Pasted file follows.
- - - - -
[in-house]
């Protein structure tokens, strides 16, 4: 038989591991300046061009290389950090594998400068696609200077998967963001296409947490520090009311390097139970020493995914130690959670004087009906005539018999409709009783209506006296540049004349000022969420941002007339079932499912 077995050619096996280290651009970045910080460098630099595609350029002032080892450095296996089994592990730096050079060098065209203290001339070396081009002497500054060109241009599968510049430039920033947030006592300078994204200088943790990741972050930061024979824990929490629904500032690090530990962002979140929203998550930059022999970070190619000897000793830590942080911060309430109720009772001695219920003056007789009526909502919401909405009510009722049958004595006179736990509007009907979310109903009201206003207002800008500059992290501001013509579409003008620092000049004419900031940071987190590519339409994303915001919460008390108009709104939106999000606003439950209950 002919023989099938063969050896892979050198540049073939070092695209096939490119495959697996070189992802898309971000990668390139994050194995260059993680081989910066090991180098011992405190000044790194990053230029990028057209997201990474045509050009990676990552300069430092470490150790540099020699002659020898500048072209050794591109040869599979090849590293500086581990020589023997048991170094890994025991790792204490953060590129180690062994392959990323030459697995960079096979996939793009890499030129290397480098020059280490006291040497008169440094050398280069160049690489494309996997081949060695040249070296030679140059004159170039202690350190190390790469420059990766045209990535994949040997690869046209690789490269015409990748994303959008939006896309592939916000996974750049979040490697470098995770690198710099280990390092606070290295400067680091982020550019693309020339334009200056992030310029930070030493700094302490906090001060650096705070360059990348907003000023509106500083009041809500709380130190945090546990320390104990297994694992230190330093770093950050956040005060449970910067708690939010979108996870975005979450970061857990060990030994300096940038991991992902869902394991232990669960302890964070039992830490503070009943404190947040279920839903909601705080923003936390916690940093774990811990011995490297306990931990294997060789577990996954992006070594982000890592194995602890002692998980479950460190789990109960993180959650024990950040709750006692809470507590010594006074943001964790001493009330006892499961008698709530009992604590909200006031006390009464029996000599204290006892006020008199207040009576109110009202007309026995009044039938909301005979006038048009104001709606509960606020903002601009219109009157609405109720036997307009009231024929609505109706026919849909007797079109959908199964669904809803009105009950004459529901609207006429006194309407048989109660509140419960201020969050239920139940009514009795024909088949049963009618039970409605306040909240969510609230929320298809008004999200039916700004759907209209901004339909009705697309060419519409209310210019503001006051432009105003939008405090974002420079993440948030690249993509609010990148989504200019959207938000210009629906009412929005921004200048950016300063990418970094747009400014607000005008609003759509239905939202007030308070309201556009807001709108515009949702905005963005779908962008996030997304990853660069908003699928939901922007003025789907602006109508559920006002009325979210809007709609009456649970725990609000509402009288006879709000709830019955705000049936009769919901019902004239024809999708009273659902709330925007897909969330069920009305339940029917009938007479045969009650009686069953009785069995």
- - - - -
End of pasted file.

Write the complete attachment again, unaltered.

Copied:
[in-house]
């Protein structure tokens, strides 16, 4: 038989591991300046061009290389950090594998400068696609200077998967963001296409947490520090009311390097139970020493995914130690959670004087009906005539018999409709009783209506006296540049004349000022969420941002007339079932499912 077995050619096996280290651009970045910080460098630099595609350029002032080892450095296996089994592990730096050079060098065209203290001339070396081009002497500054060109241009599968510049430039920033947030006592300078994204200088943790990741972050930061024979824990929490629904500032690090530990962002979140929203998550930059022999970070190619000897000793830590942080911060309430109720009772001695219920003056007789009526909502919401909405009510009722049958004595006179736990509007009907979310109903009201206003207002800008500059992290501001013509579409003008620092000049004419900031940071987190590519339409994303915001919460008390108009709104939106999000606003439950209950 002919023989099938063969050896892979050198540049073939070092695209096939490119495959697996070189992802898309971000990668390139994050194995260059993680081989910066090991180098011992405190000044790194990053230029990028057209997201990474045509050009990676990552300069430092470490150790540099020699002659020898500048072209050794591109040869599979090849590293500086581990020589023997048991170094890994025991790792204490953060590129180690062994392959990323030459697995960079096979996939793009890499030129290397480098020059280490006291040497008169440094050398280069160049690489494309996997081949060695040249070296030679140059004159170039202690350190190390790469420059990766045209990535994949040997690869046209690789490269015409990748994303959008939006896309592939916000996974750049979040490697470098995770690198710099280990390092606070290295400067680091982020550019693309020339334009200056992030310029930070030493700094302490906090001060650096705070360059990348907003000023509106500083009041809500709380130190945090546990320390104990297994694992230190330093770093950050956040005060449970910067708690939010979108996870975005979450970061857990060990030994300096940038991991992902869902394991232990669960302890964070039992830490503070009943404190947040279920839903909601705080923003936390916690940093774990811990011995490297306990931990294997060789577990996954992006070594982000890592194995602890002692998980479950460190789990109960993180959650024990950040709750006692809470507590010594006074943001964790001493009330006892499961008698709530009992604590909200006031006390009464029996000599204290006892006020008199207040009576109110009202007309026995009044039938909301005979006038048009104001709606509960606020903002601009219109009157609405109720036997307009009231024929609505109706026919849909007797079109959908199964669904809803009105009950004459529901609207006429006194309407048989109660509140419960201020969050239920139940009514009795024909088949049963009618039970409605306040909240969510609230929320298809008004999200039916700004759907209209901004339909009705697309060419519409209310210019503001006051432009105003939008405090974002420079993440948030690249993509609010990148989504200019959207938000210009629906009412929005921004200048950016300063990418970094747009400014607000005008609003759509239905939202007030308070309201556009807001709108515009949702905005963005779908962008996030997304990853660069908003699928939901922007003025789907602006109508559920006002009325979210809007709609009456649970725990609000509402009288006879709000709830019955705000049936009769919901019902004239024809999708009273659902709330925007897909969330069920009305339940029917009938007479045969009650009686069953009785069995």